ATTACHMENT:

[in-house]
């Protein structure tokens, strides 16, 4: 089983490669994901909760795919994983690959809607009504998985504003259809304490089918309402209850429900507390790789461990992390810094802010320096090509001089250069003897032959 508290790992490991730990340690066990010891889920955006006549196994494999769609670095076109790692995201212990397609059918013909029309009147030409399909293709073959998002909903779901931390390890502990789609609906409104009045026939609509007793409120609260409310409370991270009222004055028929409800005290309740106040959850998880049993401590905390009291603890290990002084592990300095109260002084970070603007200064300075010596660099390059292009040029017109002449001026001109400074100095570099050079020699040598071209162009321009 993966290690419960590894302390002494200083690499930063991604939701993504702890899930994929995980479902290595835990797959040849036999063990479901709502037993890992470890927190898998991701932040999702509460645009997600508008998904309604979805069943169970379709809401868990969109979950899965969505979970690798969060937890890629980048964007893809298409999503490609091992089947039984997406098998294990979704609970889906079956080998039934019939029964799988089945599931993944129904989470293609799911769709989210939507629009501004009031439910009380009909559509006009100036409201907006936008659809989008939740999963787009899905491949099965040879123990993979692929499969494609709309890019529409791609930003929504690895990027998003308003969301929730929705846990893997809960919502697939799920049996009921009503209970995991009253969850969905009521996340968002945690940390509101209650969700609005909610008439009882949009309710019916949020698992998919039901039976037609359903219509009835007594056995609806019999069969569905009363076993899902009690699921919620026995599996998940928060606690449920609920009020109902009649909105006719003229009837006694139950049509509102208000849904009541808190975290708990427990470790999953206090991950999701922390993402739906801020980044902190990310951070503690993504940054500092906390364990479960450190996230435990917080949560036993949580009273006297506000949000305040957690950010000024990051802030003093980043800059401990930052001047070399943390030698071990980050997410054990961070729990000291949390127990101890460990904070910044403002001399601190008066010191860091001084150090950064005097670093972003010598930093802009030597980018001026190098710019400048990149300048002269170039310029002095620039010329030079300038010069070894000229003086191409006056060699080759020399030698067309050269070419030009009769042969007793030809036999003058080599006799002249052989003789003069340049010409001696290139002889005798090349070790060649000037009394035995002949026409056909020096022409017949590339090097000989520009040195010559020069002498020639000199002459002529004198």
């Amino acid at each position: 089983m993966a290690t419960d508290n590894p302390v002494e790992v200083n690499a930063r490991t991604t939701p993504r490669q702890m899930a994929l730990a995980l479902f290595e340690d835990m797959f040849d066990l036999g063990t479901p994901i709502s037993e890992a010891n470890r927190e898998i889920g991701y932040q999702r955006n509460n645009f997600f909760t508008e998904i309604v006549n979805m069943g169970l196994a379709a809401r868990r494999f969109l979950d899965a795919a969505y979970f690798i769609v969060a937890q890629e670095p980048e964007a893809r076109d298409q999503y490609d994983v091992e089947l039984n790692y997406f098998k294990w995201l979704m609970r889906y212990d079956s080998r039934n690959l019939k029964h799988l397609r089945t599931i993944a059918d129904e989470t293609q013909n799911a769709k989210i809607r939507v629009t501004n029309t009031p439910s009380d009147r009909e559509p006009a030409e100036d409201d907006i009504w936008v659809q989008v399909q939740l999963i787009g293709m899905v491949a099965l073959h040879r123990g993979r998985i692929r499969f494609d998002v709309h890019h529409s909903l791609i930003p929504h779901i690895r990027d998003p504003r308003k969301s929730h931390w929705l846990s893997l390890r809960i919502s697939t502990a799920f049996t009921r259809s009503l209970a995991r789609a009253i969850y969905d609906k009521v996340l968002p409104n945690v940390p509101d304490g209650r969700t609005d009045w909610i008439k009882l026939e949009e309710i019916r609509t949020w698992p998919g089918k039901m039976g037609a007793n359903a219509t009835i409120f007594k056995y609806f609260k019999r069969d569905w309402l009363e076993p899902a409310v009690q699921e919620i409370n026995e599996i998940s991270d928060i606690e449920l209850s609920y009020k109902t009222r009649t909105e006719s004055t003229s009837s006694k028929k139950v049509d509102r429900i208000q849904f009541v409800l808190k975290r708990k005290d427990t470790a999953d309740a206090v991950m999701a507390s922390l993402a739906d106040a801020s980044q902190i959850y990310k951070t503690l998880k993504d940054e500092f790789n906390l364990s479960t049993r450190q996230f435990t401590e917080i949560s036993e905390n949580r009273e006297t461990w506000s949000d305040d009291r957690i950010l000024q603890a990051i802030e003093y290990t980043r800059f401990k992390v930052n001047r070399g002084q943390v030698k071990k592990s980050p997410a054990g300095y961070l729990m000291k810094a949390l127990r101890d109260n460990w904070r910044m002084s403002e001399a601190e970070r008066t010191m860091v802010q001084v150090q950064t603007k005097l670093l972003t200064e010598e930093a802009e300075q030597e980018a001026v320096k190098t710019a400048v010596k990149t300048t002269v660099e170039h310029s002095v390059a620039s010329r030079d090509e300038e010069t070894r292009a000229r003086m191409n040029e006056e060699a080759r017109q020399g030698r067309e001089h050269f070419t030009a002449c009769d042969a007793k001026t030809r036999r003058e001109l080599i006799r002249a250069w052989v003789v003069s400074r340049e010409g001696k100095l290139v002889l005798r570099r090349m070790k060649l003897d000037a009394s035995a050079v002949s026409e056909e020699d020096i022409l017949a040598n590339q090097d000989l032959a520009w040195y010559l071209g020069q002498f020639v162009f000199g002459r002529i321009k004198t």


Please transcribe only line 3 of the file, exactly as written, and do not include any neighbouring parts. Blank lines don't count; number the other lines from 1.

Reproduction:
């Amino acid at each position: 089983m993966a290690t419960d508290n590894p302390v002494e790992v200083n690499a930063r490991t991604t939701p993504r490669q702890m899930a994929l730990a995980l479902f290595e340690d835990m797959f040849d066990l036999g063990t479901p994901i709502s037993e890992a010891n470890r927190e898998i889920g991701y932040q999702r955006n509460n645009f997600f909760t508008e998904i309604v006549n979805m069943g169970l196994a379709a809401r868990r494999f969109l979950d899965a795919a969505y979970f690798i769609v969060a937890q890629e670095p980048e964007a893809r076109d298409q999503y490609d994983v091992e089947l039984n790692y997406f098998k294990w995201l979704m609970r889906y212990d079956s080998r039934n690959l019939k029964h799988l397609r089945t599931i993944a059918d129904e989470t293609q013909n799911a769709k989210i809607r939507v629009t501004n029309t009031p439910s009380d009147r009909e559509p006009a030409e100036d409201d907006i009504w936008v659809q989008v399909q939740l999963i787009g293709m899905v491949a099965l073959h040879r123990g993979r998985i692929r499969f494609d998002v709309h890019h529409s909903l791609i930003p929504h779901i690895r990027d998003p504003r308003k969301s929730h931390w929705l846990s893997l390890r809960i919502s697939t502990a799920f049996t009921r259809s009503l209970a995991r789609a009253i969850y969905d609906k009521v996340l968002p409104n945690v940390p509101d304490g209650r969700t609005d009045w909610i008439k009882l026939e949009e309710i019916r609509t949020w698992p998919g089918k039901m039976g037609a007793n359903a219509t009835i409120f007594k056995y609806f609260k019999r069969d569905w309402l009363e076993p899902a409310v009690q699921e919620i409370n026995e599996i998940s991270d928060i606690e449920l209850s609920y009020k109902t009222r009649t909105e006719s004055t003229s009837s006694k028929k139950v049509d509102r429900i208000q849904f009541v409800l808190k975290r708990k005290d427990t470790a999953d309740a206090v991950m999701a507390s922390l993402a739906d106040a801020s980044q902190i959850y990310k951070t503690l998880k993504d940054e500092f790789n906390l364990s479960t049993r450190q996230f435990t401590e917080i949560s036993e905390n949580r009273e006297t461990w506000s949000d305040d009291r957690i950010l000024q603890a990051i802030e003093y290990t980043r800059f401990k992390v930052n001047r070399g002084q943390v030698k071990k592990s980050p997410a054990g300095y961070l729990m000291k810094a949390l127990r101890d109260n460990w904070r910044m002084s403002e001399a601190e970070r008066t010191m860091v802010q001084v150090q950064t603007k005097l670093l972003t200064e010598e930093a802009e300075q030597e980018a001026v320096k190098t710019a400048v010596k990149t300048t002269v660099e170039h310029s002095v390059a620039s010329r030079d090509e300038e010069t070894r292009a000229r003086m191409n040029e006056e060699a080759r017109q020399g030698r067309e001089h050269f070419t030009a002449c009769d042969a007793k001026t030809r036999r003058e001109l080599i006799r002249a250069w052989v003789v003069s400074r340049e010409g001696k100095l290139v002889l005798r570099r090349m070790k060649l003897d000037a009394s035995a050079v002949s026409e056909e020699d020096i022409l017949a040598n590339q090097d000989l032959a520009w040195y010559l071209g020069q002498f020639v162009f000199g002459r002529i321009k004198t």